The two distinguished researchers are among the 46 elected this year to the Academy, focusing on the key objectives of promoting excellence, developing talented researchers, influencing research and policy and engaging patients, the public and professionals.
Professor Burn is Pro-Vice-Chancellor of the Faculty of Medical Sciences and Professor of Movement Disorders Neurology, Newcastle University. He is also an Honorary Consultant Neurologist in the Newcastle upon Tyne Hospitals NHS Foundation Trust and he has an international reputation for research in dementia.
Reacting to the announcement, Professor Burn said: "To join this select group of outstanding scientists is an honour and privilege.
“I am delighted that the body of work that I have contributed to in the field of movement disorders has been recognised by my colleagues in the Academy of Medical Sciences.
“I am very grateful to my collaborators, other staff and trainees over many years who made these outputs possible. I would encourage other colleagues in the Faculty to consider applying for Fellowship of the Academy, not least because it will also help to raise our institutional profile."
Professor Derek Mann is Professor of Hepatology and Dean of Research and Innovation, Faculty of Medical Sciences, Newcastle University. He is recognised internationally for his discovery of therapies for the prevention and treatment of chronic liver disease.
Professor Mann said: “Election as a Fellow of the Academy of Medical Sciences is a tremendous honour for me personally, for my research group, my Faculty and Newcastle University.
“Strong purposeful science is not easy to deliver and I would have achieved very little without the wonderful research teams and talented scientists that I have had the pleasure to work alongside over many years.
“I hope they are all as proud of this award as I am as it’s really a big pat on the back for my students, technicians, postdoctoral scientists’ of past and present.”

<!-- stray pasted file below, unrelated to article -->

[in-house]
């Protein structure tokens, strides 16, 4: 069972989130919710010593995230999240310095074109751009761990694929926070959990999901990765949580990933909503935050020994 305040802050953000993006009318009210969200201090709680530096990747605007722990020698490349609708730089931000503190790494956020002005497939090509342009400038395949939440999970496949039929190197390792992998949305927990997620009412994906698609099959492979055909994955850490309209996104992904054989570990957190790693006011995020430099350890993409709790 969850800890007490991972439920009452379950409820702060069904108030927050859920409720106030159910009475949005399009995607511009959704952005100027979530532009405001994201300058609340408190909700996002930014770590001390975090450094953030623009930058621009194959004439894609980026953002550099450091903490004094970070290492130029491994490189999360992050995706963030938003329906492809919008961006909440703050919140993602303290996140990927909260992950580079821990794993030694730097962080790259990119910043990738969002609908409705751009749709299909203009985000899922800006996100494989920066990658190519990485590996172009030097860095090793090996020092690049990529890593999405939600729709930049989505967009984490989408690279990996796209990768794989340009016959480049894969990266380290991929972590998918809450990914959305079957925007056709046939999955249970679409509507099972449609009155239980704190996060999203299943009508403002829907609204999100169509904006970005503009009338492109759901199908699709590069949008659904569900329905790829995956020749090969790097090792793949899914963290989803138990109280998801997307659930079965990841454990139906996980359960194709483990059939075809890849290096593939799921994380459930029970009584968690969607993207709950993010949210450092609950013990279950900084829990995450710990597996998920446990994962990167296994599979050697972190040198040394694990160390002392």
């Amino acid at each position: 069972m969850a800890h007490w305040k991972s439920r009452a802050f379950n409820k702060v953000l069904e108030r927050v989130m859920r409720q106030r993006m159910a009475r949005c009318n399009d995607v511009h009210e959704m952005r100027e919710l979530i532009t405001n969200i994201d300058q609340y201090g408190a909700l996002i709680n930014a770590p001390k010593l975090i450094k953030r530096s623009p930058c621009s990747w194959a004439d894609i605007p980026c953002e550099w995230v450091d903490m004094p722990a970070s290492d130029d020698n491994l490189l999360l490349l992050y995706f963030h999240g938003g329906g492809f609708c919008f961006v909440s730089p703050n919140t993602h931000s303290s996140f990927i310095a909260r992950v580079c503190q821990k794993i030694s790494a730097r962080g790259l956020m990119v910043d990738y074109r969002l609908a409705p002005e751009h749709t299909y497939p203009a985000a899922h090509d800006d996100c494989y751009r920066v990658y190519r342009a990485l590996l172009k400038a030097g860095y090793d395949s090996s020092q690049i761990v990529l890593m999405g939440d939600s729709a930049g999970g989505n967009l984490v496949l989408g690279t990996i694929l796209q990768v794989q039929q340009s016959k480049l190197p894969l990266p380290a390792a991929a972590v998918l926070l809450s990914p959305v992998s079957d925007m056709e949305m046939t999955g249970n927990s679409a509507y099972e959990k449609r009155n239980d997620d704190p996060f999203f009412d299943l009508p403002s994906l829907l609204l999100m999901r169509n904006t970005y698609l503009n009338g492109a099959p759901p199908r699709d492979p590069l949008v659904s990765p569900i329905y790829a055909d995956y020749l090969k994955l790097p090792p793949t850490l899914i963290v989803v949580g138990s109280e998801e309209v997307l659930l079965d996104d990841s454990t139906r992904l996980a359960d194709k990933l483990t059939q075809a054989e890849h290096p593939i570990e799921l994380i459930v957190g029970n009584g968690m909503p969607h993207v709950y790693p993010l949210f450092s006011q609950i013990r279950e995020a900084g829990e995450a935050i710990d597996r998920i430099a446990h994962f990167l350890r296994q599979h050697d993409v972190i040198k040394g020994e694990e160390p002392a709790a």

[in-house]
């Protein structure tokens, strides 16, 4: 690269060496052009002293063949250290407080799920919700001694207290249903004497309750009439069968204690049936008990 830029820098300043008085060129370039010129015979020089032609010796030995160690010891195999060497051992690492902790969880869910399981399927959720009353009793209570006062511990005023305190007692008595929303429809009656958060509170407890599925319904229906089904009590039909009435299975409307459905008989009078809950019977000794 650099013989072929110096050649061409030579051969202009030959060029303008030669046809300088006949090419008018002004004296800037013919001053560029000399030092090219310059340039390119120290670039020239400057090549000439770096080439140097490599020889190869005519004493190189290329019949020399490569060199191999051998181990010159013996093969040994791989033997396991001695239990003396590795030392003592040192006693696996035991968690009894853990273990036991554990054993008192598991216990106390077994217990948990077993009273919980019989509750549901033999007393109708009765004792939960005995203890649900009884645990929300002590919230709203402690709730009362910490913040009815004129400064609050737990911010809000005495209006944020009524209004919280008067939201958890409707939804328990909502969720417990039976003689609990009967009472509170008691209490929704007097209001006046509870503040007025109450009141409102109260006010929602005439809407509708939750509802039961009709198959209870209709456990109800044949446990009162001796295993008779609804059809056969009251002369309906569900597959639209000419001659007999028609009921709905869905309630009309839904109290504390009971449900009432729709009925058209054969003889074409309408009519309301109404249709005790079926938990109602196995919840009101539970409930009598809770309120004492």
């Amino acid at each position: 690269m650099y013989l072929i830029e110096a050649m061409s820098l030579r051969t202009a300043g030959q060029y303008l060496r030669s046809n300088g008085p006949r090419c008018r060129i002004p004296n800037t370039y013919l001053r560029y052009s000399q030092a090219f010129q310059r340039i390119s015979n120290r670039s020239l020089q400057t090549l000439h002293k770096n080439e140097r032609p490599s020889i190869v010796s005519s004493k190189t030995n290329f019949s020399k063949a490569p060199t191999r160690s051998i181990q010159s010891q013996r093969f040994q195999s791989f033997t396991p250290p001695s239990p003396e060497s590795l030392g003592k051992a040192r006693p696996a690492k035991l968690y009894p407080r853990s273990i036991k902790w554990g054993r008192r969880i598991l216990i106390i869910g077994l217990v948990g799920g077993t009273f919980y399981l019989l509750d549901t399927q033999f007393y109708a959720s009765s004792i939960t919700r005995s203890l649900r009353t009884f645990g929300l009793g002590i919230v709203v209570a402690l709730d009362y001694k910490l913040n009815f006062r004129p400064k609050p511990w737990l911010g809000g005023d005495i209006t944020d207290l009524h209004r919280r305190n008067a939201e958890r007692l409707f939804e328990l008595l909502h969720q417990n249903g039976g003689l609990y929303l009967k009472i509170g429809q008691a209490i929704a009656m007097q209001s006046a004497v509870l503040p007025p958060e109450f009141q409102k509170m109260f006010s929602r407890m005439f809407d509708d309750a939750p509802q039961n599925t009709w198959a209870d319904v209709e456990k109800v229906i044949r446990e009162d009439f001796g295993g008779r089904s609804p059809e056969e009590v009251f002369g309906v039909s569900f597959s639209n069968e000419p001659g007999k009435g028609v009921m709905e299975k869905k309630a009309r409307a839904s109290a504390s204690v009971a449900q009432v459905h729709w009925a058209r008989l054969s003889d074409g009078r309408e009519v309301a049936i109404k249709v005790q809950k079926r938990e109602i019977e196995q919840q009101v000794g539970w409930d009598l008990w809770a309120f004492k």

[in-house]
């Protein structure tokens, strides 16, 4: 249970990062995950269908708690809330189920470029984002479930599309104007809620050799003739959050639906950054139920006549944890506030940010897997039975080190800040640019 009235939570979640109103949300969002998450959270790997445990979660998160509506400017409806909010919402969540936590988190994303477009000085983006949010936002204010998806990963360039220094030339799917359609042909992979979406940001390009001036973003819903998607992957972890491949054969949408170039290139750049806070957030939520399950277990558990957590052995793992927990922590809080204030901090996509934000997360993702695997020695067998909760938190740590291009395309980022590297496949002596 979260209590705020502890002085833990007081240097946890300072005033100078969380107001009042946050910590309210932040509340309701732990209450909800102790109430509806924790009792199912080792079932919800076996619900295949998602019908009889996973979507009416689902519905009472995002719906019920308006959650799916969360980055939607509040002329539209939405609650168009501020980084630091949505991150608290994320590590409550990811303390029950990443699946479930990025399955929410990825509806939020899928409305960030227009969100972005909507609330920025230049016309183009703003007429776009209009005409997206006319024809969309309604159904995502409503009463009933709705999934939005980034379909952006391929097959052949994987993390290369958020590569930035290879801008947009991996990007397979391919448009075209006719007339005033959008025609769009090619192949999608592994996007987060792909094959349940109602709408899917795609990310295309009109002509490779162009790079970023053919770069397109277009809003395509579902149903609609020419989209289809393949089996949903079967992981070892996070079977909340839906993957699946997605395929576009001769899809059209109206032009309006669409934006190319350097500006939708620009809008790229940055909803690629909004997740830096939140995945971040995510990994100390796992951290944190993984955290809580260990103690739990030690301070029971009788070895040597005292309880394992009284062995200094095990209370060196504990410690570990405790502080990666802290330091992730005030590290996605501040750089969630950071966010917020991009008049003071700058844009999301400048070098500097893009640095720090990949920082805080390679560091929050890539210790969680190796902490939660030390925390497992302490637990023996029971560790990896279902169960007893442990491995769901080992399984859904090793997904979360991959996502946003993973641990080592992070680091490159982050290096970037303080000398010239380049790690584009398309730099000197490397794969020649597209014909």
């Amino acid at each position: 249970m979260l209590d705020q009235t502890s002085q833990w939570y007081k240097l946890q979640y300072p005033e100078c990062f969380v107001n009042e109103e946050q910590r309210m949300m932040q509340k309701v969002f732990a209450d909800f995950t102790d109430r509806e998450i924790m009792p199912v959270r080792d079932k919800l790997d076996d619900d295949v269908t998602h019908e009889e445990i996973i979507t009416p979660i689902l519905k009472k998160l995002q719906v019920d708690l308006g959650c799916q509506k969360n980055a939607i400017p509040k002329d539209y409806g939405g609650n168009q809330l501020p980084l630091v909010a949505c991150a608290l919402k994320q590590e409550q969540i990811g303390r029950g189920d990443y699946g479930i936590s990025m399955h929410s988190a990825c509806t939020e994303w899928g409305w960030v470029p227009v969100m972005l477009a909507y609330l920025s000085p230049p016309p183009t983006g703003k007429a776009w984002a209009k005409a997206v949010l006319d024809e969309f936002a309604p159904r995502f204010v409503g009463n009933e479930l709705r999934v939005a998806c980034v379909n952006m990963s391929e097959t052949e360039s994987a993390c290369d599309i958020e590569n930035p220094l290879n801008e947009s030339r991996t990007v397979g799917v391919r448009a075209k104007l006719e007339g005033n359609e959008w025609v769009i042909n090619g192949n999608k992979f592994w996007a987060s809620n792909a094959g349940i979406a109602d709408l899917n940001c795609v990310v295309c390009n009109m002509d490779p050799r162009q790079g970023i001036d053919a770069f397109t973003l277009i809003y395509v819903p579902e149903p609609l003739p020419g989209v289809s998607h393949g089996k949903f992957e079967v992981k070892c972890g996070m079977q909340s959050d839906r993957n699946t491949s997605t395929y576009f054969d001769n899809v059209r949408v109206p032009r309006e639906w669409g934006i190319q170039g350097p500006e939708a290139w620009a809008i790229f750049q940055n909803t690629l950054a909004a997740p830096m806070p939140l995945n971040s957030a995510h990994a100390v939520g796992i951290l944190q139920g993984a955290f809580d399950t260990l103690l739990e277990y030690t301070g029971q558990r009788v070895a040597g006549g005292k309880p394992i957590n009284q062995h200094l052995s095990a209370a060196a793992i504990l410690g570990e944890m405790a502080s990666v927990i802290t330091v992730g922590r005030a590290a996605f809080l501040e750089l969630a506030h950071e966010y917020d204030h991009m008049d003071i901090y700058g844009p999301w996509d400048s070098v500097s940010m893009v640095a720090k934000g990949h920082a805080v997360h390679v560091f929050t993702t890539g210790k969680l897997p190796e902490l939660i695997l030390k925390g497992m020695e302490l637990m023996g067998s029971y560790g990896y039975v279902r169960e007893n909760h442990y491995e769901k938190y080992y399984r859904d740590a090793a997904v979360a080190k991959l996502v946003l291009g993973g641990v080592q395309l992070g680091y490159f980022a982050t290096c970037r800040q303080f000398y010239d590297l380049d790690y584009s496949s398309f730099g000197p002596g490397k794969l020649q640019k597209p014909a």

The Fellows have been elected for their contribution to biomedical and health research, the generation of new knowledge in medical sciences and its translation into benefits to society.
This year's elected Fellows have expertise that spans women’s health, immunology, public health and infectious disease among many other fields. The Academy welcomes 54% of the new Fellows from a clinical research background and 46% from basic sciences and this new intake to the Fellowship includes the highest female cohort to date (37%).
Professor Sir Robert Lechler PMedSci, President of the Academy of Medical Sciences said: “As we elect new Fellows each year, the Academy continues to grow as a unique and productive hub of the best minds in UK medical science. Our expanding and evolving Fellowship allows the Academy to play a vital role in tackling the major health challenges facing society today and in the future.
“The election of these 46 exceptional biomedical and health researchers is a well-deserved honour. Each newly elected Fellow has made an outstanding impact in the community, contributing to the development of better healthcare - from fundamental scientific understanding to the prevention, diagnosis and treatment of disease. I am delighted to welcome them to the Academy and greatly look forward to working with them all in the future.”
The new Fellows will be formally admitted to the Academy at a ceremony on 28 June this year.
Writing for The Conversation, Professor Tom Joyce discusses the best ways to test and approve new medical implants.
published on: 20 September 2017
A drug used to treat conditions such as epilepsy has been shown in lab tests to significantly improve bone growth impaired by a form of dwarfism.
published on: 19 September 2017